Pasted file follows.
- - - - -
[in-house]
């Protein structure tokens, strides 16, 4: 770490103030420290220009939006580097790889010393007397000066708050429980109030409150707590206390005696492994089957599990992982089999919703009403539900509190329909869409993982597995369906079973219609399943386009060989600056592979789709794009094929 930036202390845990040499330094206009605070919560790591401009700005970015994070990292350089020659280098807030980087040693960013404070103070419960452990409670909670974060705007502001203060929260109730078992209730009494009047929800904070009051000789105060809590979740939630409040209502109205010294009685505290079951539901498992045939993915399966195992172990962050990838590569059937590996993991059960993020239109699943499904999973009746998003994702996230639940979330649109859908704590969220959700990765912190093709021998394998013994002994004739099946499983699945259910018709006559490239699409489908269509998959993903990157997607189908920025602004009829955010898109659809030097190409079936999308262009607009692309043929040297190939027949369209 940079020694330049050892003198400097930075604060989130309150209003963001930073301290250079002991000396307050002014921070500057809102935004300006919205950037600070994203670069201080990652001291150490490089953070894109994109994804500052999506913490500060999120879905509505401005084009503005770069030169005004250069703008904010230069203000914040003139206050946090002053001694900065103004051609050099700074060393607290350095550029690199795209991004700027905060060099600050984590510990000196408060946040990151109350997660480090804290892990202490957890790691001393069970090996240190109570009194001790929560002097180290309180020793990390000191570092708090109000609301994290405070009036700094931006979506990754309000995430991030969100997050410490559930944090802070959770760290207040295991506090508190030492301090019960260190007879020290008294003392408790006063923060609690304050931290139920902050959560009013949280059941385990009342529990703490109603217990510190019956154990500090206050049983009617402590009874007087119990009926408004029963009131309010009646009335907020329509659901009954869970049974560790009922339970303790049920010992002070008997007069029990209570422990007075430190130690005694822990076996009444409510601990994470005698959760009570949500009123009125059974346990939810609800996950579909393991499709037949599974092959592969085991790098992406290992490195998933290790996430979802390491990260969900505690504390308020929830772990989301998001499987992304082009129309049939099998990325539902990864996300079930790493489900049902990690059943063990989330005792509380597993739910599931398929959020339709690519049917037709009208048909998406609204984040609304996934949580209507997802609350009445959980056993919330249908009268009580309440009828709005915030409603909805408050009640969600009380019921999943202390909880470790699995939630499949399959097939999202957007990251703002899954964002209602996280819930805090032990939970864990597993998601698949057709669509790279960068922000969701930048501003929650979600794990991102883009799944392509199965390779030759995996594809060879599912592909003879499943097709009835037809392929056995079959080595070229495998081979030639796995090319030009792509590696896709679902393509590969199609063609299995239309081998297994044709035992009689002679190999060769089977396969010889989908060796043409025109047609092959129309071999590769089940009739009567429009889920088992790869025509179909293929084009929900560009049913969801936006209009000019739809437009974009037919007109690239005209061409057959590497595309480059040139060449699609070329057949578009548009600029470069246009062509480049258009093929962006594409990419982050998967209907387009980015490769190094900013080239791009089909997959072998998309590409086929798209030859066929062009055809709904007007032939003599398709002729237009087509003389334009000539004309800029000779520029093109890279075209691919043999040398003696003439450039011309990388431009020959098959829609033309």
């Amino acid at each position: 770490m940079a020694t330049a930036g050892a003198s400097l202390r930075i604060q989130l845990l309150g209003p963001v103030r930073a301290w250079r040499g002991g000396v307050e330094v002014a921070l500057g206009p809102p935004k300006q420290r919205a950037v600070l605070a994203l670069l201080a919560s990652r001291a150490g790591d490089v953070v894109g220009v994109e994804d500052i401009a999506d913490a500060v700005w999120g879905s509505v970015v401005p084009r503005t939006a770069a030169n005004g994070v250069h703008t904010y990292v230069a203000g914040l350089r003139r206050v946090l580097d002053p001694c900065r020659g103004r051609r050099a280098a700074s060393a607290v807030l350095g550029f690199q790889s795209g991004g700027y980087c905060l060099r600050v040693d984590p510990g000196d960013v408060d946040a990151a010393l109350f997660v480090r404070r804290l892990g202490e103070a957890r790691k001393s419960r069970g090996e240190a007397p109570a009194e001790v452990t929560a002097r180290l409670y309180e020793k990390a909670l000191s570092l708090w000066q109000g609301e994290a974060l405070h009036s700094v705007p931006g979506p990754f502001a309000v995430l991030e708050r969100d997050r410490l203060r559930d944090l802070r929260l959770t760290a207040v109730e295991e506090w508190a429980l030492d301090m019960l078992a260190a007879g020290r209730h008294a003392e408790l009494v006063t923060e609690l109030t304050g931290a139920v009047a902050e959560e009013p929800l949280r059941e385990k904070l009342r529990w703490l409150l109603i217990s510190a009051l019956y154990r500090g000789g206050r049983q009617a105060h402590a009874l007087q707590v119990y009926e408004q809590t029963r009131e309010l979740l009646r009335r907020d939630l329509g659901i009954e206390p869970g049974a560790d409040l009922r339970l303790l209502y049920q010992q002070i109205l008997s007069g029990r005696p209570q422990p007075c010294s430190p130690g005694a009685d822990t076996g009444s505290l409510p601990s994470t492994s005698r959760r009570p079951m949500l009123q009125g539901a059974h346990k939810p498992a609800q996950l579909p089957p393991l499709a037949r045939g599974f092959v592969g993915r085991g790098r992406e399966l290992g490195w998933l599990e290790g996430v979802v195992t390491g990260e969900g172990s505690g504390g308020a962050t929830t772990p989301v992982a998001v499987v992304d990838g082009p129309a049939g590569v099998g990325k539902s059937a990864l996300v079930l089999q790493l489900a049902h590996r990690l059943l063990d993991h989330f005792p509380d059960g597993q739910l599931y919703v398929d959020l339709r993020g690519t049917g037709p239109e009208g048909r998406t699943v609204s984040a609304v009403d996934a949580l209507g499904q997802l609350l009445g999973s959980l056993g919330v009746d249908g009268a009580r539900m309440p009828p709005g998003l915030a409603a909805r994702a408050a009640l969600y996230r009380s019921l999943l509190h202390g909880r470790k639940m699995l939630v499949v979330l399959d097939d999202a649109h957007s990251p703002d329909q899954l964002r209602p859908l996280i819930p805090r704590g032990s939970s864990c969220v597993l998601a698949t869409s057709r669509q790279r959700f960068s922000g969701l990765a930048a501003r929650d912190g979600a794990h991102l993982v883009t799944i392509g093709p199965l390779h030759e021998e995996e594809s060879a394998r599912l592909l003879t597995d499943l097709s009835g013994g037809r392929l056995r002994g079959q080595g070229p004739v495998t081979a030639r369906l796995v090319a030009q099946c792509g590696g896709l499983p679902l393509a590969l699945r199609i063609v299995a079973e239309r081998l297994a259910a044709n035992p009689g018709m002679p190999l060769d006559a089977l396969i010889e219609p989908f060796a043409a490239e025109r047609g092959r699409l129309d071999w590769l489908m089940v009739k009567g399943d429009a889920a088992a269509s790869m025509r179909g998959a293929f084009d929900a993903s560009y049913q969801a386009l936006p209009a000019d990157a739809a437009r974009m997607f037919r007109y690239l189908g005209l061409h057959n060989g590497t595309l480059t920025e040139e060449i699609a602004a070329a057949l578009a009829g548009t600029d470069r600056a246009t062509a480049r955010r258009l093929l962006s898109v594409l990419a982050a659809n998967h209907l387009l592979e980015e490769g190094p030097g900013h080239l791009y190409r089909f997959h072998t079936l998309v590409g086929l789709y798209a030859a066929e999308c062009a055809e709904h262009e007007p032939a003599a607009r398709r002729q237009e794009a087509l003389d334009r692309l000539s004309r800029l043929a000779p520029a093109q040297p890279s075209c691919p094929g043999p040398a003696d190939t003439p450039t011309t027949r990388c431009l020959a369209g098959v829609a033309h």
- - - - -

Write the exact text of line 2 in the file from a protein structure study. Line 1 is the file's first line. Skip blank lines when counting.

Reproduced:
């Protein structure tokens, strides 16, 4: 770490103030420290220009939006580097790889010393007397000066708050429980109030409150707590206390005696492994089957599990992982089999919703009403539900509190329909869409993982597995369906079973219609399943386009060989600056592979789709794009094929 930036202390845990040499330094206009605070919560790591401009700005970015994070990292350089020659280098807030980087040693960013404070103070419960452990409670909670974060705007502001203060929260109730078992209730009494009047929800904070009051000789105060809590979740939630409040209502109205010294009685505290079951539901498992045939993915399966195992172990962050990838590569059937590996993991059960993020239109699943499904999973009746998003994702996230639940979330649109859908704590969220959700990765912190093709021998394998013994002994004739099946499983699945259910018709006559490239699409489908269509998959993903990157997607189908920025602004009829955010898109659809030097190409079936999308262009607009692309043929040297190939027949369209 940079020694330049050892003198400097930075604060989130309150209003963001930073301290250079002991000396307050002014921070500057809102935004300006919205950037600070994203670069201080990652001291150490490089953070894109994109994804500052999506913490500060999120879905509505401005084009503005770069030169005004250069703008904010230069203000914040003139206050946090002053001694900065103004051609050099700074060393607290350095550029690199795209991004700027905060060099600050984590510990000196408060946040990151109350997660480090804290892990202490957890790691001393069970090996240190109570009194001790929560002097180290309180020793990390000191570092708090109000609301994290405070009036700094931006979506990754309000995430991030969100997050410490559930944090802070959770760290207040295991506090508190030492301090019960260190007879020290008294003392408790006063923060609690304050931290139920902050959560009013949280059941385990009342529990703490109603217990510190019956154990500090206050049983009617402590009874007087119990009926408004029963009131309010009646009335907020329509659901009954869970049974560790009922339970303790049920010992002070008997007069029990209570422990007075430190130690005694822990076996009444409510601990994470005698959760009570949500009123009125059974346990939810609800996950579909393991499709037949599974092959592969085991790098992406290992490195998933290790996430979802390491990260969900505690504390308020929830772990989301998001499987992304082009129309049939099998990325539902990864996300079930790493489900049902990690059943063990989330005792509380597993739910599931398929959020339709690519049917037709009208048909998406609204984040609304996934949580209507997802609350009445959980056993919330249908009268009580309440009828709005915030409603909805408050009640969600009380019921999943202390909880470790699995939630499949399959097939999202957007990251703002899954964002209602996280819930805090032990939970864990597993998601698949057709669509790279960068922000969701930048501003929650979600794990991102883009799944392509199965390779030759995996594809060879599912592909003879499943097709009835037809392929056995079959080595070229495998081979030639796995090319030009792509590696896709679902393509590969199609063609299995239309081998297994044709035992009689002679190999060769089977396969010889989908060796043409025109047609092959129309071999590769089940009739009567429009889920088992790869025509179909293929084009929900560009049913969801936006209009000019739809437009974009037919007109690239005209061409057959590497595309480059040139060449699609070329057949578009548009600029470069246009062509480049258009093929962006594409990419982050998967209907387009980015490769190094900013080239791009089909997959072998998309590409086929798209030859066929062009055809709904007007032939003599398709002729237009087509003389334009000539004309800029000779520029093109890279075209691919043999040398003696003439450039011309990388431009020959098959829609033309």